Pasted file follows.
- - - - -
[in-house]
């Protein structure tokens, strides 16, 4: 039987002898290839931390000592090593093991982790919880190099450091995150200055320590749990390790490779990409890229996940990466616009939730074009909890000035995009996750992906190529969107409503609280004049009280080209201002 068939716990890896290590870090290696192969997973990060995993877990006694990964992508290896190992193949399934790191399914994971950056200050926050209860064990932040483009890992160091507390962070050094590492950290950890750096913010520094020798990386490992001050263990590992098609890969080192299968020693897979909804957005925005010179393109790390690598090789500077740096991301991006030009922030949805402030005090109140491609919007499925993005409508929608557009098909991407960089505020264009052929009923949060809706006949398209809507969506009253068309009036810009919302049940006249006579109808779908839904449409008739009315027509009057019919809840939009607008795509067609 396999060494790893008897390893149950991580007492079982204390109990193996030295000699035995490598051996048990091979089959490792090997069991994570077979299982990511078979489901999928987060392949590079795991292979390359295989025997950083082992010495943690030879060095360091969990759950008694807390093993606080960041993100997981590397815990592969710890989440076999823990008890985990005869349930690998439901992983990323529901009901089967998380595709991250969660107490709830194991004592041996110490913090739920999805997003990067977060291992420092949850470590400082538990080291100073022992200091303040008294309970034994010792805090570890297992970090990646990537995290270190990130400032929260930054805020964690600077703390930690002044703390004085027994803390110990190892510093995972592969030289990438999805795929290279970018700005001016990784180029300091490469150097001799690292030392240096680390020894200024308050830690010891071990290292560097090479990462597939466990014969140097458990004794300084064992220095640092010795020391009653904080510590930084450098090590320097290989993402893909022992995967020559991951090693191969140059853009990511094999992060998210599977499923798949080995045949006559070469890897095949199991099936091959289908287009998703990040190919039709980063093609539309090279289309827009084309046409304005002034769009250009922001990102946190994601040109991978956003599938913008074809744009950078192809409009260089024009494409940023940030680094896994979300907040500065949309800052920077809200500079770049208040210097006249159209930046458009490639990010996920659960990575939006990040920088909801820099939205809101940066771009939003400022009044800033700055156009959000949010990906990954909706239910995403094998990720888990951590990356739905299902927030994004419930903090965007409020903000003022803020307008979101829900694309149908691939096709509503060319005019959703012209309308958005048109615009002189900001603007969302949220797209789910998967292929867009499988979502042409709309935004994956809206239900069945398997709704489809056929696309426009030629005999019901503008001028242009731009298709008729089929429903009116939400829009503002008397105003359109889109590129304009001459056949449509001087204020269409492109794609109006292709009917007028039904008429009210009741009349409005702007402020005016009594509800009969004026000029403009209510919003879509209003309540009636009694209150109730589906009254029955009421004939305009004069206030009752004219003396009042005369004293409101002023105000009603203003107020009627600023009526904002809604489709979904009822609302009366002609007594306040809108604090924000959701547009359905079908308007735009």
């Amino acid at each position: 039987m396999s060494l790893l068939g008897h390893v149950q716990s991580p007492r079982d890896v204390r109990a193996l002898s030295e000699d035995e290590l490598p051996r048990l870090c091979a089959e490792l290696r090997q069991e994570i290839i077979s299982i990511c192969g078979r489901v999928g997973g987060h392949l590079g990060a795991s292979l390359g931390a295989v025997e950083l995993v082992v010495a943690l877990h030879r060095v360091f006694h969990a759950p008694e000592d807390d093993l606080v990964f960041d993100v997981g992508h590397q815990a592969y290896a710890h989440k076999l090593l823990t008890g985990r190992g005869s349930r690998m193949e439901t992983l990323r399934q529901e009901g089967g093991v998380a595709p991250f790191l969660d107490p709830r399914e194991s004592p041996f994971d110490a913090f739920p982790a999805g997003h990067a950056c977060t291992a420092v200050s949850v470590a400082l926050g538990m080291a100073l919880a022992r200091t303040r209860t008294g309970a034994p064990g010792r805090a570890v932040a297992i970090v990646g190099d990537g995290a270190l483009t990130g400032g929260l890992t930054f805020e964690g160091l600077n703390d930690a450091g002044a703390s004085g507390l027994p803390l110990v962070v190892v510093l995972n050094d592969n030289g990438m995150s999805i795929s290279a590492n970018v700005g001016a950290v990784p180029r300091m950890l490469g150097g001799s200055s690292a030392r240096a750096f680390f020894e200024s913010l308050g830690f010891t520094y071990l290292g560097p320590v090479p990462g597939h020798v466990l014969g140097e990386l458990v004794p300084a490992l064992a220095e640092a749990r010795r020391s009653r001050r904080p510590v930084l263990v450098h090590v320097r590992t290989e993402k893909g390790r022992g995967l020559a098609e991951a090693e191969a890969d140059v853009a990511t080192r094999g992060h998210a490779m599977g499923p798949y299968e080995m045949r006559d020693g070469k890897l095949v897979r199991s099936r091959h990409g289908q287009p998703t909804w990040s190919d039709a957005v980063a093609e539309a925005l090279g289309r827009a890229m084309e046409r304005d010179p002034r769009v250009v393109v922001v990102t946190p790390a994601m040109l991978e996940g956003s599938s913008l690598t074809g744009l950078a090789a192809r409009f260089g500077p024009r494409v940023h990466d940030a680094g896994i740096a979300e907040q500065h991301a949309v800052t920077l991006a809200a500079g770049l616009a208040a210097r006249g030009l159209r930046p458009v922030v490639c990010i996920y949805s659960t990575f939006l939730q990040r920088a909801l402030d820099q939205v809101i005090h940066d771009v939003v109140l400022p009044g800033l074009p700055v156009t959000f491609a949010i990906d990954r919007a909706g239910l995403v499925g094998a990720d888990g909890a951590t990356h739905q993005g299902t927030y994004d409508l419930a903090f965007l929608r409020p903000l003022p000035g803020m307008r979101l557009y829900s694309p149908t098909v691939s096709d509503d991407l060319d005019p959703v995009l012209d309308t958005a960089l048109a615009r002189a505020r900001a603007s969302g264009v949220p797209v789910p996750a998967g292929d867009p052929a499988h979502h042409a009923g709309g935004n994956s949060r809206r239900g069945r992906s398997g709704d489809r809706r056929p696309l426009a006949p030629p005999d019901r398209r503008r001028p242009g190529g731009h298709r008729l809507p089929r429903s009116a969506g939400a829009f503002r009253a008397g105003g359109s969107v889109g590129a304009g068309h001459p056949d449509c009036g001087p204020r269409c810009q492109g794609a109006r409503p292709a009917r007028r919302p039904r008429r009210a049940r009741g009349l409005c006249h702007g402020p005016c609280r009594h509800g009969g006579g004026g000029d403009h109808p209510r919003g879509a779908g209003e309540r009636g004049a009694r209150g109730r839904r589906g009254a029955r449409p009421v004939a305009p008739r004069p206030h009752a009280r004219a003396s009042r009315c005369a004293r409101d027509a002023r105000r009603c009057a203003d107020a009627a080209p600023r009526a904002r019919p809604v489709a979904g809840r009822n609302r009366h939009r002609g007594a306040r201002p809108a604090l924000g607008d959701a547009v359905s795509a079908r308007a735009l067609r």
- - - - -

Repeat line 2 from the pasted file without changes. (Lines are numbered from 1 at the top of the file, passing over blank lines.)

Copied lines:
């Protein structure tokens, strides 16, 4: 039987002898290839931390000592090593093991982790919880190099450091995150200055320590749990390790490779990409890229996940990466616009939730074009909890000035995009996750992906190529969107409503609280004049009280080209201002 068939716990890896290590870090290696192969997973990060995993877990006694990964992508290896190992193949399934790191399914994971950056200050926050209860064990932040483009890992160091507390962070050094590492950290950890750096913010520094020798990386490992001050263990590992098609890969080192299968020693897979909804957005925005010179393109790390690598090789500077740096991301991006030009922030949805402030005090109140491609919007499925993005409508929608557009098909991407960089505020264009052929009923949060809706006949398209809507969506009253068309009036810009919302049940006249006579109808779908839904449409008739009315027509009057019919809840939009607008795509067609 396999060494790893008897390893149950991580007492079982204390109990193996030295000699035995490598051996048990091979089959490792090997069991994570077979299982990511078979489901999928987060392949590079795991292979390359295989025997950083082992010495943690030879060095360091969990759950008694807390093993606080960041993100997981590397815990592969710890989440076999823990008890985990005869349930690998439901992983990323529901009901089967998380595709991250969660107490709830194991004592041996110490913090739920999805997003990067977060291992420092949850470590400082538990080291100073022992200091303040008294309970034994010792805090570890297992970090990646990537995290270190990130400032929260930054805020964690600077703390930690002044703390004085027994803390110990190892510093995972592969030289990438999805795929290279970018700005001016990784180029300091490469150097001799690292030392240096680390020894200024308050830690010891071990290292560097090479990462597939466990014969140097458990004794300084064992220095640092010795020391009653904080510590930084450098090590320097290989993402893909022992995967020559991951090693191969140059853009990511094999992060998210599977499923798949080995045949006559070469890897095949199991099936091959289908287009998703990040190919039709980063093609539309090279289309827009084309046409304005002034769009250009922001990102946190994601040109991978956003599938913008074809744009950078192809409009260089024009494409940023940030680094896994979300907040500065949309800052920077809200500079770049208040210097006249159209930046458009490639990010996920659960990575939006990040920088909801820099939205809101940066771009939003400022009044800033700055156009959000949010990906990954909706239910995403094998990720888990951590990356739905299902927030994004419930903090965007409020903000003022803020307008979101829900694309149908691939096709509503060319005019959703012209309308958005048109615009002189900001603007969302949220797209789910998967292929867009499988979502042409709309935004994956809206239900069945398997709704489809056929696309426009030629005999019901503008001028242009731009298709008729089929429903009116939400829009503002008397105003359109889109590129304009001459056949449509001087204020269409492109794609109006292709009917007028039904008429009210009741009349409005702007402020005016009594509800009969004026000029403009209510919003879509209003309540009636009694209150109730589906009254029955009421004939305009004069206030009752004219003396009042005369004293409101002023105000009603203003107020009627600023009526904002809604489709979904009822609302009366002609007594306040809108604090924000959701547009359905079908308007735009």